Deacon Paul Iadarola thanked Archbishop Mansell for his guidance to him personally, both as executive director of St. Vincent de Paul Mission and as a deacon at St. Margaret Parish in Waterbury.

He added, “Archbishop Blair, thank you for taking on the responsibilities as our president. We have had a few discussions, and I am looking forward to several years of service to you and to our directors. Together the legacy of caring for the poorest people in the Waterbury area, left to us by Father Cascia, will continue.”

Eric Doyle, a member of Sacred Heart Parish in Southbury, works on the mission’s marketing committee with Father Donnelly, who is also pastor at Sacred Heart. Mr. Doyle described a recent visit he made to the several facilities of the mission in Waterbury.

“It’s amazing the amount of work that they’re doing, from the soup kitchen to mental health services and really just trying to tackle homelessness,” Mr. Doyle said. “It’s been an amazing educational experience for me, really, to see everything that’s going on. And once you start to understand what they do, you can’t help but think that this is something that needs attention, needs to have people donating and really getting involved.”

Father John Cormack, who assists at SS. Peter and Paul Parish in Waterbury, said of the volunteers and staff of St. Vincent de Paul, “I’ve seen the good work they do in supporting the homeless and the poor to restore the dignity of the human person. It’s also a great sign of God’s providence to see people come out and give their time and love here tonight in a very special way.”

Tom Hill, a realtor who helped the mission purchase a building for its thrift store at 38 Willow St. about 20 years ago, said, “I think that you need to support the Catholic Church. St. Vincent de Paul Society raises a hand up for the poor.”

Information about St. Vincent de Paul Mission is available at www.stvincentdepaulmission.org or 203-754-0000.

alertAt the Spring Assembly of the U.S. bishops, Cardinal Joseph Tobin suggested that a delegation ofbishops go to the border to see for themselves what was happening to newly arrived immigrants, families and children. On July 1 and 2, Cardinal Daniel DiNardo, president of the U.S. bishops conference, and five other bishops conducted a pastoral visit to the diocese of Brownsville, Texas. Stops included Mass at the Shrine of Our Lady of San Juan del Valle with the community, a visit to anHHS/OBR Shelter and Mass for the families there, a visit to the Customs and Border Patrol processing center in McAllen, TX, and a press conference at the end of their visit. Catholic News Service accompanied the bishops on their border trip.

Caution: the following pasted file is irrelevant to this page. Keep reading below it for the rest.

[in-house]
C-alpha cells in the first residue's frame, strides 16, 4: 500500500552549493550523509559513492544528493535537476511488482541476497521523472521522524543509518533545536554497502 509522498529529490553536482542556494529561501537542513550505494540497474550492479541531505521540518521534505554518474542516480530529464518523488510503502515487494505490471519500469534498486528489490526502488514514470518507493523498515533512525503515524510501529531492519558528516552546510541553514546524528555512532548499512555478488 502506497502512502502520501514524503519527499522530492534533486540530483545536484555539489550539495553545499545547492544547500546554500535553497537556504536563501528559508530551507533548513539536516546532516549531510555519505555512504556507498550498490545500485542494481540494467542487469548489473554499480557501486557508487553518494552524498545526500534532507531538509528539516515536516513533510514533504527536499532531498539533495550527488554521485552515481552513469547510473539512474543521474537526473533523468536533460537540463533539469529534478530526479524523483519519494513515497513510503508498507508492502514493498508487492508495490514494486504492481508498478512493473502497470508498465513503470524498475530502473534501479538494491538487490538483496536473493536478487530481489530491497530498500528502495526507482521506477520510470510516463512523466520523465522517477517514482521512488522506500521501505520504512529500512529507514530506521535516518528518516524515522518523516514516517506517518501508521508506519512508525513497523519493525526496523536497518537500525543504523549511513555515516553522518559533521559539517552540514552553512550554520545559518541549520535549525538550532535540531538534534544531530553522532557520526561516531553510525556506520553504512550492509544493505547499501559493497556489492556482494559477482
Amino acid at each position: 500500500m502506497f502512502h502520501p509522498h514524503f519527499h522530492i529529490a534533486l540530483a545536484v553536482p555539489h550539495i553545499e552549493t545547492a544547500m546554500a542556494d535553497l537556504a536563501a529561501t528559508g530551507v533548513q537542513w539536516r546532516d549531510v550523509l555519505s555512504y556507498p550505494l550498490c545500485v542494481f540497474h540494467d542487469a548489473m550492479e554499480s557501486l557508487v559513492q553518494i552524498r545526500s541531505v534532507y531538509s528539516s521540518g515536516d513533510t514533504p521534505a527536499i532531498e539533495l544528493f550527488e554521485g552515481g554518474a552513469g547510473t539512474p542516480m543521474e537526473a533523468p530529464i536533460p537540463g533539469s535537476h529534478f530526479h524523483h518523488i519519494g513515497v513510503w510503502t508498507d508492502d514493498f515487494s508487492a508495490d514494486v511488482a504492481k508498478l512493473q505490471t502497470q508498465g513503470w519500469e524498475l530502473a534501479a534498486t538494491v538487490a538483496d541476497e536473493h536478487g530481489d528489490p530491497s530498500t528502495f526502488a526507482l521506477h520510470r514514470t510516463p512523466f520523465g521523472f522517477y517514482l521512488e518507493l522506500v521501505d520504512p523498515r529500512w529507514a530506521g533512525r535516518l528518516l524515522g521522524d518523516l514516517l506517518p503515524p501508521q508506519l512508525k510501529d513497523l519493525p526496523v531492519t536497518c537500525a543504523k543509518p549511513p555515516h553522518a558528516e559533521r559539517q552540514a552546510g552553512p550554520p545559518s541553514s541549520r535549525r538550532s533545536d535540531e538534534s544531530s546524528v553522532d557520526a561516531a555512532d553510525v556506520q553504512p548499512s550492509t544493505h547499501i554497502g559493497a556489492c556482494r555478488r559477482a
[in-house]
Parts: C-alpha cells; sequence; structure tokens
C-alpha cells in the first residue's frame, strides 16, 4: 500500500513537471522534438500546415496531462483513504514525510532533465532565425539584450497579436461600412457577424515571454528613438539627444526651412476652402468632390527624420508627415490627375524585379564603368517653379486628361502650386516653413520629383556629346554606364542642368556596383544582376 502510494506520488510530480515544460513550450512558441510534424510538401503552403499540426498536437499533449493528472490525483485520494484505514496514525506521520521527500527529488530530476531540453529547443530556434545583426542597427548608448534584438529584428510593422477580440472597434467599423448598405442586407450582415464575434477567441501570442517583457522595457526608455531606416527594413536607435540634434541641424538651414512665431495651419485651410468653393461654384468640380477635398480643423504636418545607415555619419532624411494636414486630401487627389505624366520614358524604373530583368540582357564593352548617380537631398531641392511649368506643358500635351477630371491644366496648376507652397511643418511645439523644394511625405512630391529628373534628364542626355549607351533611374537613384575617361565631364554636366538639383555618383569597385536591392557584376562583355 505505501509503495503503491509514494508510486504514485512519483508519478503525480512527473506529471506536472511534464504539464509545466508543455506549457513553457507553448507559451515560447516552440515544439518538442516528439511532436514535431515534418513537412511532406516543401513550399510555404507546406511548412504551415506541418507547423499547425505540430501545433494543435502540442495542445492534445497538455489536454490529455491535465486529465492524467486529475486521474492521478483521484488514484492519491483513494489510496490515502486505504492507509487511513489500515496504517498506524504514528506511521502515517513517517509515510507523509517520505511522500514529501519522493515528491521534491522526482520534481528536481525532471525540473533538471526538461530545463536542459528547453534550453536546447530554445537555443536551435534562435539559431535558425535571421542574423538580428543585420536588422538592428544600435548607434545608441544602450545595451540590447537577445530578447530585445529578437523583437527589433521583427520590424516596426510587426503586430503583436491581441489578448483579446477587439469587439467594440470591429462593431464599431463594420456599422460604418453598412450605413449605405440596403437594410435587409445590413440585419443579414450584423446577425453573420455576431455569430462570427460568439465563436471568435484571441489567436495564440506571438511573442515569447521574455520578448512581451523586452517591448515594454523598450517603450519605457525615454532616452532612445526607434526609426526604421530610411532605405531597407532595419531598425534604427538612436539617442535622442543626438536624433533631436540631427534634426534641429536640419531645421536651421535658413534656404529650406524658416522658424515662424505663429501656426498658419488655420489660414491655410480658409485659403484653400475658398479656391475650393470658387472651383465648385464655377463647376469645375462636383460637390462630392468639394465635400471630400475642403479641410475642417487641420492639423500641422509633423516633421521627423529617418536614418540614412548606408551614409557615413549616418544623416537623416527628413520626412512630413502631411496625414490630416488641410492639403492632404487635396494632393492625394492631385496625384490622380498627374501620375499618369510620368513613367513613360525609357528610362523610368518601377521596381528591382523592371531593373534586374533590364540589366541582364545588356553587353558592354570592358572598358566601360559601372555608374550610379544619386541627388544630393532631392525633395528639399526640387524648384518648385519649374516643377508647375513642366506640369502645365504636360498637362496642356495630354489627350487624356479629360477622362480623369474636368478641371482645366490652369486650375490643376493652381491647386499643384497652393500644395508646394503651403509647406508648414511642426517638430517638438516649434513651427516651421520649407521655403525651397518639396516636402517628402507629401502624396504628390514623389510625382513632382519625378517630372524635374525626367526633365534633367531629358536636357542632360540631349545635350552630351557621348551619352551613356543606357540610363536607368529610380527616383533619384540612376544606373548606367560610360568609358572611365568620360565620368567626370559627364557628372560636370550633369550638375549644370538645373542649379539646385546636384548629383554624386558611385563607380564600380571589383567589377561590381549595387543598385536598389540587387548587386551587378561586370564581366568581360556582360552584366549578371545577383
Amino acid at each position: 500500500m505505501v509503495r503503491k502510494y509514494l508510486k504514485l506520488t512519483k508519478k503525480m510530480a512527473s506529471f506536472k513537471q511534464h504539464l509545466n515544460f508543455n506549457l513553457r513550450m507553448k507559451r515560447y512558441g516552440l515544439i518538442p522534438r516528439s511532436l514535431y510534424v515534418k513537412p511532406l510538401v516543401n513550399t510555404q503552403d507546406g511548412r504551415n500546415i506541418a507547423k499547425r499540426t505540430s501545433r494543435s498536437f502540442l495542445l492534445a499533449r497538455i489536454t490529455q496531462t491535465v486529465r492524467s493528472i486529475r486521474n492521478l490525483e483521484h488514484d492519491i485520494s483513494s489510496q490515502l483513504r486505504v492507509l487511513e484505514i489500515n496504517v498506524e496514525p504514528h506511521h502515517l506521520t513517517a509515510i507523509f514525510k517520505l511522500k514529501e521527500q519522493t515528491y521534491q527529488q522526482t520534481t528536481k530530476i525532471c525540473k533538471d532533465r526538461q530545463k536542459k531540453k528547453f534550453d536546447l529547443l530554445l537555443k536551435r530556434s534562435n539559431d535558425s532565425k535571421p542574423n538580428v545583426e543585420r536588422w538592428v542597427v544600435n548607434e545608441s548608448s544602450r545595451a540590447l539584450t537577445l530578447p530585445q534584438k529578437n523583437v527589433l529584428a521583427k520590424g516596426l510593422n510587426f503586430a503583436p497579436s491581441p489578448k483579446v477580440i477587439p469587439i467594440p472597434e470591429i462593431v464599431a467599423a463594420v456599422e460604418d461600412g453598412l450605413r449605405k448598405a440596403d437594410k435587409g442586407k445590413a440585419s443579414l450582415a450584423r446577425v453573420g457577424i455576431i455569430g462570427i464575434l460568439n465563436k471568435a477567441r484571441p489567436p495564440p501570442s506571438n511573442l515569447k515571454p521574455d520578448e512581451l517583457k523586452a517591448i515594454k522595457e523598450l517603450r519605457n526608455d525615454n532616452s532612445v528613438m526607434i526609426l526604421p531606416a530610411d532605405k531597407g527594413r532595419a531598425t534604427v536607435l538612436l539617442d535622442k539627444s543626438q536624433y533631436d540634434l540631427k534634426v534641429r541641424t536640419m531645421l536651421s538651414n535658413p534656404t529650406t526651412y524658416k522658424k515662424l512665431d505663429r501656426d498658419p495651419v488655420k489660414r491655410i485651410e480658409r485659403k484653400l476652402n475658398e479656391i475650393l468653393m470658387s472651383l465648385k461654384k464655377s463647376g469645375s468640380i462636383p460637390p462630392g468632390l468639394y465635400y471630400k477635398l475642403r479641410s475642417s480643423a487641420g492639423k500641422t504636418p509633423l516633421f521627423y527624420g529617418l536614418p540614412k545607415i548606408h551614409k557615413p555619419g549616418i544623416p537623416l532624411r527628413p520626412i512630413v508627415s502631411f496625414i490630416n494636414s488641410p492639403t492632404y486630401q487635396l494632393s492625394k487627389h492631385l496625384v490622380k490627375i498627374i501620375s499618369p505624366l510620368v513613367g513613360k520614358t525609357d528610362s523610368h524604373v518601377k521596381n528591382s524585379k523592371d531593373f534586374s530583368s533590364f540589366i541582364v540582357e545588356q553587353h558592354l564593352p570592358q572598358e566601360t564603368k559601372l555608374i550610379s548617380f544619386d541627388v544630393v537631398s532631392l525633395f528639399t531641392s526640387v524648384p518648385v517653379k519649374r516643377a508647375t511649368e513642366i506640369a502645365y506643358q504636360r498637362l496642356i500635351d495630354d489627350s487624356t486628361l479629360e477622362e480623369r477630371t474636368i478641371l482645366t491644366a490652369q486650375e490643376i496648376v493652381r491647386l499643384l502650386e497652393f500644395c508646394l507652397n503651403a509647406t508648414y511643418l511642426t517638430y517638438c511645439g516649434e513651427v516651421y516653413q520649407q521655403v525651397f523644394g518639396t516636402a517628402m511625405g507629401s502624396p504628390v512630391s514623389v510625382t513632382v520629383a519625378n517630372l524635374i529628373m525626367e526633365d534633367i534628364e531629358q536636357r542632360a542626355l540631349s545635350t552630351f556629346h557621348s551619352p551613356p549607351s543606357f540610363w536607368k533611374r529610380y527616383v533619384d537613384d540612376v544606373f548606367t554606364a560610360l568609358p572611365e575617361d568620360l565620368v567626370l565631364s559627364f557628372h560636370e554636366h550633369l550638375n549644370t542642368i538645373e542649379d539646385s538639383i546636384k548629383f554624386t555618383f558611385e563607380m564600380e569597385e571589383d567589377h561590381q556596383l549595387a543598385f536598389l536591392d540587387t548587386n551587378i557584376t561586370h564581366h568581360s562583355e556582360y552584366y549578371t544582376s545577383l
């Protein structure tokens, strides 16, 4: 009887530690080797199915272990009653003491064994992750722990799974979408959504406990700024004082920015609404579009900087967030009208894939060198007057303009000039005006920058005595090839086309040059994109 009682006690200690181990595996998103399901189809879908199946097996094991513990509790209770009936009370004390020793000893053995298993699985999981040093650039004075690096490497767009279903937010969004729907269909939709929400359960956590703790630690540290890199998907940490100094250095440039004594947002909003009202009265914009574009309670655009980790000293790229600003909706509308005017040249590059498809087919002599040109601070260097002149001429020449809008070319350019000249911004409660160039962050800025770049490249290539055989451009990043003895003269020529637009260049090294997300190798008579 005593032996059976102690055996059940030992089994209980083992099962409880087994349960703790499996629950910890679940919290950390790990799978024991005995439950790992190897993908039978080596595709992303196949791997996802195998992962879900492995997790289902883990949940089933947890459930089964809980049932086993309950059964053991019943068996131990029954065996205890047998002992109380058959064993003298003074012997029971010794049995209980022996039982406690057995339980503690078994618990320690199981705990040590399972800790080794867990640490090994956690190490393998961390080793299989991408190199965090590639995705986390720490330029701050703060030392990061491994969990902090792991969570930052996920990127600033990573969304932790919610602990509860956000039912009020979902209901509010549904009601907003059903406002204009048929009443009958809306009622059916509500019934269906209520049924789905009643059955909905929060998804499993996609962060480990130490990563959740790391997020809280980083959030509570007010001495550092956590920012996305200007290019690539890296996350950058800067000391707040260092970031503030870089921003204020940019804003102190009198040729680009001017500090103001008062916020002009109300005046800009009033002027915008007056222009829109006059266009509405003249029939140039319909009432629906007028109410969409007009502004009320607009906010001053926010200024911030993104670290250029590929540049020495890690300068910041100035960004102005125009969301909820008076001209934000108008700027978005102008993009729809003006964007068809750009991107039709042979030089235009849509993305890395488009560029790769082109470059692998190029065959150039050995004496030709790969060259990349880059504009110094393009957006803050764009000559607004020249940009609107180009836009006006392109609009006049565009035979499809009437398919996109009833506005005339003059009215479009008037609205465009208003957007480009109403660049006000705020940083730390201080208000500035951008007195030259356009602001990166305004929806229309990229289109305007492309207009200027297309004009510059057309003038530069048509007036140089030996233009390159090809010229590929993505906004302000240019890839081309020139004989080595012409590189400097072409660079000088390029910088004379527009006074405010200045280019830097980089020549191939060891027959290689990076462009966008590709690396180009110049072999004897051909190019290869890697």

1. Backgrounder and analysis of the bishops’ trip to the border: Cardinal DiNardo told CNS, “You cannot look at immigration as an abstraction when you meet” the people behind the issue.
  2. At final press conference, Cardinal Daniel Dinardo said the church was willing to be part of any conversation to find humane solutions because even a policy of detaining families together in facilities caused “concern.”
  3. Bishops serve soup to immigrant families at a center run by Catholic Charities and listen to their stories. Scranton Bishop Joseph Bambera said he found hope in hearing the people in the room talk about what’s ahead. They didn’t speak of making money but of finding safety for their children, he said, driven by “the most basic instinct to protect your family.”
  4. At an opening Mass he Basilica of Our Lady of San Juan del Valle-National Shrine near McAllen, Texas, Bishop Daniel Flores of Brownsville told Massgoers, “The bishops are visiting here so they can stop and look and talk to people and understand, especially the suffering of many who are amongst us,”

A delegation of U.S. bishops goes on a fact-finding mission at the U.S.-Mexican border to learn more about Central American immigration detention.

Following their visit to an immigrant detention center, U.S. bishops said they are even more determined to call on Congress for comprehensive immigration reform.